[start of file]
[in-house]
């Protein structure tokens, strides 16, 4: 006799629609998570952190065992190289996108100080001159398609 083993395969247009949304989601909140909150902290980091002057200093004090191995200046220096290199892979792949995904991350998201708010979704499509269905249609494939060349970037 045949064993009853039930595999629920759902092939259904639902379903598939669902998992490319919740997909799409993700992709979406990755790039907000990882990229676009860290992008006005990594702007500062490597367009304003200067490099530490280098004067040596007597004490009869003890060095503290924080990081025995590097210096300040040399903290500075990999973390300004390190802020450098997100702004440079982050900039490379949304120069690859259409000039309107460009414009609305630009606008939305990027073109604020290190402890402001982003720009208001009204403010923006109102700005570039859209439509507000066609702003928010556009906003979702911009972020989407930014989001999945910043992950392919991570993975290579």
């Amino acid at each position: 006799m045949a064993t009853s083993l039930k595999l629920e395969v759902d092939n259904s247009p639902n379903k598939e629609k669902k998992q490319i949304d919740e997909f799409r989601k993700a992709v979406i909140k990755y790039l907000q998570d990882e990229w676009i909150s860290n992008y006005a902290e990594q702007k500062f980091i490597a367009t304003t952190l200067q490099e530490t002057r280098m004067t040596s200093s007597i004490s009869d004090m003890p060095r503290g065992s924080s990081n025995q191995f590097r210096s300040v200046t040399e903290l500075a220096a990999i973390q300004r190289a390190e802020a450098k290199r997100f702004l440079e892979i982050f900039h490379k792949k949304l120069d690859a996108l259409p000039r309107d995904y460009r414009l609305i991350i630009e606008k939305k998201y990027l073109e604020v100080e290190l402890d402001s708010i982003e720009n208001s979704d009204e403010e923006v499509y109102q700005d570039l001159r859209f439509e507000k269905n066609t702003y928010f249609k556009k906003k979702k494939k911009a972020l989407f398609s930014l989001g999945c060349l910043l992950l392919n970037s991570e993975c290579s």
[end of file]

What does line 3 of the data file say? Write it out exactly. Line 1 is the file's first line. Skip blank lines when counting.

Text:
């Amino acid at each position: 006799m045949a064993t009853s083993l039930k595999l629920e395969v759902d092939n259904s247009p639902n379903k598939e629609k669902k998992q490319i949304d919740e997909f799409r989601k993700a992709v979406i909140k990755y790039l907000q998570d990882e990229w676009i909150s860290n992008y006005a902290e990594q702007k500062f980091i490597a367009t304003t952190l200067q490099e530490t002057r280098m004067t040596s200093s007597i004490s009869d004090m003890p060095r503290g065992s924080s990081n025995q191995f590097r210096s300040v200046t040399e903290l500075a220096a990999i973390q300004r190289a390190e802020a450098k290199r997100f702004l440079e892979i982050f900039h490379k792949k949304l120069d690859a996108l259409p000039r309107d995904y460009r414009l609305i991350i630009e606008k939305k998201y990027l073109e604020v100080e290190l402890d402001s708010i982003e720009n208001s979704d009204e403010e923006v499509y109102q700005d570039l001159r859209f439509e507000k269905n066609t702003y928010f249609k556009k906003k979702k494939k911009a972020l989407f398609s930014l989001g999945c060349l910043l992950l392919n970037s991570e993975c290579s």